Mendelssohn’s lovely ‘He watching over Israel’ from Elijah fared better. A good pace was maintained, and the choir sang with verve. Mendelssohn’s soaring melodies came through thoughtfully and joyously. Another highlight in the choral repertoire is Fauré’s Requiem. The ‘In Paradisum’ movement is demanding to sing (and pitch suffered here, too), but it is ecstatic music of an elevated quality that is utterly uplifting.

There followed a sequence of dances (tango, foxtrot, habanera etc. – about 12 in all) for piano duet by Mátyás Seiber, played by Elizabeth Marrison and Sue Robinson. The pieces were quite delightful, and the duetists played very well together, always spot on. The music was fun, but with due credit to the pianists, the concert would have stood on its own without these, coming as they did just before the interval, when the choristers would get a break anyway.

The ‘Sailors’ Chorus’ and ‘Sailors’ Dance’ from Purcell’s Dido and Aeneas were given vivacious, characterful rendition, facial expression and a certain amount of physical movement adding to the animated nature of the music, much enhanced by the playing of the strings and piano.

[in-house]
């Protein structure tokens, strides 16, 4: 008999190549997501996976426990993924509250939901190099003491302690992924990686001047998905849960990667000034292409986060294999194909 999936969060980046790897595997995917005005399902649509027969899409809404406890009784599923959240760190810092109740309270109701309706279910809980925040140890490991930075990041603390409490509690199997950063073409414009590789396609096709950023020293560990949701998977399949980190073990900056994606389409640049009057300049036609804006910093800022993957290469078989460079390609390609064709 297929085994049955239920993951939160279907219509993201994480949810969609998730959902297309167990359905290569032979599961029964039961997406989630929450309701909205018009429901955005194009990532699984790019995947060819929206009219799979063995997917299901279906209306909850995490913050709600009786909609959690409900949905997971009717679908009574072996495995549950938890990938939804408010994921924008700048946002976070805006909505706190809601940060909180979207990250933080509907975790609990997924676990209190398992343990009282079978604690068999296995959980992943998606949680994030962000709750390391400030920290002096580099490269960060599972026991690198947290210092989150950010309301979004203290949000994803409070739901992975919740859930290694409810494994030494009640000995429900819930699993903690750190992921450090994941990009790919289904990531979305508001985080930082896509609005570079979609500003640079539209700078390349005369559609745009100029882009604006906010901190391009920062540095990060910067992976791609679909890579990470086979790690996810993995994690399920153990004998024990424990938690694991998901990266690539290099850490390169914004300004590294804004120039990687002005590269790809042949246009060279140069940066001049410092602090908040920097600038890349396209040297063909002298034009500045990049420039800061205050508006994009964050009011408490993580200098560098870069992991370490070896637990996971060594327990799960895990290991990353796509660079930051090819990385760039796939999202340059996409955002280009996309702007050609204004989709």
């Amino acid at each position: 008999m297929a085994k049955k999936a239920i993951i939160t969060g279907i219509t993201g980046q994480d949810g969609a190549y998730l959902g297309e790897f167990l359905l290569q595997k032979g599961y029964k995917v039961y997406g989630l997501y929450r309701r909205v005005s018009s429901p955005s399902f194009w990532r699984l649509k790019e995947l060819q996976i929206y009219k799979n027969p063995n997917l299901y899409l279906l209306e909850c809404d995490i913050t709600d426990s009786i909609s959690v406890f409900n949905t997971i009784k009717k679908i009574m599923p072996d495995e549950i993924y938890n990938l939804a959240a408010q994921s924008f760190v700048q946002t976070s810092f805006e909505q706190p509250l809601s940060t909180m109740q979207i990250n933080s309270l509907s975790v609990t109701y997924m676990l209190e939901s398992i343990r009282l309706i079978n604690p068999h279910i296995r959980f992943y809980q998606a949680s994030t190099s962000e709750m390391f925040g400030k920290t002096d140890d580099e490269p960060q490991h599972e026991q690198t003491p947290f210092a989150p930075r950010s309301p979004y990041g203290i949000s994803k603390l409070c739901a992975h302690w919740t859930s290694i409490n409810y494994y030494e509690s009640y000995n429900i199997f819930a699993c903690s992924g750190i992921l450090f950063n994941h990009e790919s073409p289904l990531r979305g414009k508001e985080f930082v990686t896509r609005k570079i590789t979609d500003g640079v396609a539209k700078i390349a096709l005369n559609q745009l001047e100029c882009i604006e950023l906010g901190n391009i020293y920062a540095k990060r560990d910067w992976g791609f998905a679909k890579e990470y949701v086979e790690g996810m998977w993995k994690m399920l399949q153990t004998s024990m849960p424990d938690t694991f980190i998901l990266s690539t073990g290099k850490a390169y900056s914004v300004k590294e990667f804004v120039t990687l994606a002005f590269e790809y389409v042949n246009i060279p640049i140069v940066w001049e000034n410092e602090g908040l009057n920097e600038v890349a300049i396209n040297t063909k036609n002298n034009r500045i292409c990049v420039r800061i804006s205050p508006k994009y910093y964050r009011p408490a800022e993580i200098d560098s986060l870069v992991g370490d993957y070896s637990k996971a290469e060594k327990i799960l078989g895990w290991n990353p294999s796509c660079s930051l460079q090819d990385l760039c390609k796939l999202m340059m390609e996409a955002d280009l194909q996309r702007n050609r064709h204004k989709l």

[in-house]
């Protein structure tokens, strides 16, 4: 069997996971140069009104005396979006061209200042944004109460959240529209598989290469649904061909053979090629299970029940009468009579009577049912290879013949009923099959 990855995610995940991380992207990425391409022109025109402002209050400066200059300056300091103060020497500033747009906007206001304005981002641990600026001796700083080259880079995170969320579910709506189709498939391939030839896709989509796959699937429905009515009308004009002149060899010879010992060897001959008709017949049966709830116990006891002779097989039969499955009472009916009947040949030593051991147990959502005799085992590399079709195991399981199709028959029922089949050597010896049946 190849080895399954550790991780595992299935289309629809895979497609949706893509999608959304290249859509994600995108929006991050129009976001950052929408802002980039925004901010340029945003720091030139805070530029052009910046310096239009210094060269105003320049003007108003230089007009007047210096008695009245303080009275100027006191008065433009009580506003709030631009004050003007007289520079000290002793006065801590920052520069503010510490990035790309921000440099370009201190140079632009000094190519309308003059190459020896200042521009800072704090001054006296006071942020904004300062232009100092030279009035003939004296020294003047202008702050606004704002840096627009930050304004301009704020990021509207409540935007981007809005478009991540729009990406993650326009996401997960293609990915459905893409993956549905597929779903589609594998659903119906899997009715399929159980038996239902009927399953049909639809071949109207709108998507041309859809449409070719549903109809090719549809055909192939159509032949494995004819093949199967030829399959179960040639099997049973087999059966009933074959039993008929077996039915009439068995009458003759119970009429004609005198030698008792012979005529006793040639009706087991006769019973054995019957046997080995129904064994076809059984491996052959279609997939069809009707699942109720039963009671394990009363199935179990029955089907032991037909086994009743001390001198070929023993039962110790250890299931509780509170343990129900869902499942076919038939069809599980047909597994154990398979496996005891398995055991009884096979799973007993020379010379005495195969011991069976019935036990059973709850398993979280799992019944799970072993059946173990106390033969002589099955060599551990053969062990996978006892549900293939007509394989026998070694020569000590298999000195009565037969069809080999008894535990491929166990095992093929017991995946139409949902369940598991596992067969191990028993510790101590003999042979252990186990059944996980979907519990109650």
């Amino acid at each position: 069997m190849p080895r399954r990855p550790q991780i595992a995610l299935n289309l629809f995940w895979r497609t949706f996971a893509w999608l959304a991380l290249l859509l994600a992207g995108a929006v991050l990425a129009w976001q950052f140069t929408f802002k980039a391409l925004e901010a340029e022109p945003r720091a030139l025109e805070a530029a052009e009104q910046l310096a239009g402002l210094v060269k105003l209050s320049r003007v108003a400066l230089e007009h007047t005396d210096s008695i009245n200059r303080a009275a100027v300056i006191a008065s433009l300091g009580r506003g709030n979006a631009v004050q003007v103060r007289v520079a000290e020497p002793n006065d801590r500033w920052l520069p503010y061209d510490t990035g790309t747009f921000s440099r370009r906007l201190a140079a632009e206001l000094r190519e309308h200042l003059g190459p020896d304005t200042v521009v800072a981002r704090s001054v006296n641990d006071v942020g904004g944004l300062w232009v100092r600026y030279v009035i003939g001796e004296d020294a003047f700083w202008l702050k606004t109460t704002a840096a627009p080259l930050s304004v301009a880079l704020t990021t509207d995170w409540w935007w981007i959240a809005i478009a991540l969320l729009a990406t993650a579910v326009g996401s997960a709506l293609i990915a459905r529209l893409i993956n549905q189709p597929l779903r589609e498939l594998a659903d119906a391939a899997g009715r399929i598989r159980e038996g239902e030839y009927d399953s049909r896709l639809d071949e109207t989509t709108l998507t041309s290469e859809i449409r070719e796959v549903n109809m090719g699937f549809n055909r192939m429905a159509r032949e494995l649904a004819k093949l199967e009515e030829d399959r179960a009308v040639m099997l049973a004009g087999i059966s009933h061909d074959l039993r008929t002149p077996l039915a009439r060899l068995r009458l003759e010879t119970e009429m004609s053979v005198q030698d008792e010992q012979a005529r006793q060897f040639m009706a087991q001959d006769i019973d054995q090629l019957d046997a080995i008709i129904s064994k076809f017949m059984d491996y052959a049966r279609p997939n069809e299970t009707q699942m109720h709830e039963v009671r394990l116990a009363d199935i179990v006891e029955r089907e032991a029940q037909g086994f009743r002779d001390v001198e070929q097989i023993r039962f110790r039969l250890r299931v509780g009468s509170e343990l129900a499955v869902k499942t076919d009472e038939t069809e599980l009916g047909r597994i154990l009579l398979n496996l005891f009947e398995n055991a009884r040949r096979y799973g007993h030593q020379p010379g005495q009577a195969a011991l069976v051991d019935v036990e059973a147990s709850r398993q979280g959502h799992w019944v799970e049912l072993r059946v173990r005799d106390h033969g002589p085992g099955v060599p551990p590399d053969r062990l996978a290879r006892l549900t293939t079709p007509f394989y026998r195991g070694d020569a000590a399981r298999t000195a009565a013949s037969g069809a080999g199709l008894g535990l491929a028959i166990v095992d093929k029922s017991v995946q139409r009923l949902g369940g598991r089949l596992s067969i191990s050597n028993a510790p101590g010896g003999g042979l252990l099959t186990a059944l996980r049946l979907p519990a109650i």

Animation remained for the chorus ‘And the glory of the Lord’ from Messiah. As in other places, Sue Robinson made brief comments, sometimes humorous, about the pieces as well as mentioning the occasions on which the choir had previously sung them. All parts were accurate here, although the fine tenor section was a little too loud sometimes.

Next up was ‘Jubilate Deo’ by Praetorius. Sue Robinson taught the audience to sing this brief utterance as a 6-part round, and very successfully, too. The choir were distributed around the audience to assist. There’s an innovation other choirs could follow!

While the attacks in Tavener’s ‘Mother of God here I stand’ were excellent, some drop in intonation crept in again, and high notes were a bit shrill. These things are, of course, more obvious in a cappella items. Rheinberger’s ‘Abendlied’ followed, then an arrangement by Dorothy Buchanan of ‘Hine e hine’. It began with English words, with the chorus in Maori followed by a verse in Maori. I did not particularly like the elaborate piano accompaniment (though no reflection on the accompanist); the simple but effective melodies seemed compromised by the former.

The final song was ‘Hallelujah’ by Leonard Cohen, in an arrangement by Roger Emerson. Here again, the audience was invited to join in, in the chorus.

It was an ambitious programme, particularly with the number of a cappella items. The choir is fortunate to have many good singers, particularly in the male departments, where choirs are often deficient. The audience was treated to a sampler of very fine choral music, and the choir could feel confident in looking forward to another forty years of enjoyable music-making.